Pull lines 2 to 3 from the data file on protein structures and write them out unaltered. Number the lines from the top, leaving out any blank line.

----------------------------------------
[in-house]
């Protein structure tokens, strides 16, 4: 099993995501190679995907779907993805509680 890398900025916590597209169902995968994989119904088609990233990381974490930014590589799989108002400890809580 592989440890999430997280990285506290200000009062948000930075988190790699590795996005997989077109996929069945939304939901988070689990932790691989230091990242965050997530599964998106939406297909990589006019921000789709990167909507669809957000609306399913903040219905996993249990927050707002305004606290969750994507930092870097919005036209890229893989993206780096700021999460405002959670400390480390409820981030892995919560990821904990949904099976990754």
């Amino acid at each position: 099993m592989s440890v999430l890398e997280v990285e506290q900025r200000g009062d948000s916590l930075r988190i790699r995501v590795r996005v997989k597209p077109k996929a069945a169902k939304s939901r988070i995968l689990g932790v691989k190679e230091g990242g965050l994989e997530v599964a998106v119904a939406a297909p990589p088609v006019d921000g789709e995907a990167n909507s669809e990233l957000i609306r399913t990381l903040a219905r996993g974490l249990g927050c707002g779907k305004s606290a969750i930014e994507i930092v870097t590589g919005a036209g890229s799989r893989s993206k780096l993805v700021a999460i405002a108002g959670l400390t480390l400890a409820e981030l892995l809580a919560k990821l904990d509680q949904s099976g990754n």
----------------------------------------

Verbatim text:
């Protein structure tokens, strides 16, 4: 099993995501190679995907779907993805509680 890398900025916590597209169902995968994989119904088609990233990381974490930014590589799989108002400890809580 592989440890999430997280990285506290200000009062948000930075988190790699590795996005997989077109996929069945939304939901988070689990932790691989230091990242965050997530599964998106939406297909990589006019921000789709990167909507669809957000609306399913903040219905996993249990927050707002305004606290969750994507930092870097919005036209890229893989993206780096700021999460405002959670400390480390409820981030892995919560990821904990949904099976990754």
């Amino acid at each position: 099993m592989s440890v999430l890398e997280v990285e506290q900025r200000g009062d948000s916590l930075r988190i790699r995501v590795r996005v997989k597209p077109k996929a069945a169902k939304s939901r988070i995968l689990g932790v691989k190679e230091g990242g965050l994989e997530v599964a998106v119904a939406a297909p990589p088609v006019d921000g789709e995907a990167n909507s669809e990233l957000i609306r399913t990381l903040a219905r996993g974490l249990g927050c707002g779907k305004s606290a969750i930014e994507i930092v870097t590589g919005a036209g890229s799989r893989s993206k780096l993805v700021a999460i405002a108002g959670l400390t480390l400890a409820e981030l892995l809580a919560k990821l904990d509680q949904s099976g990754n």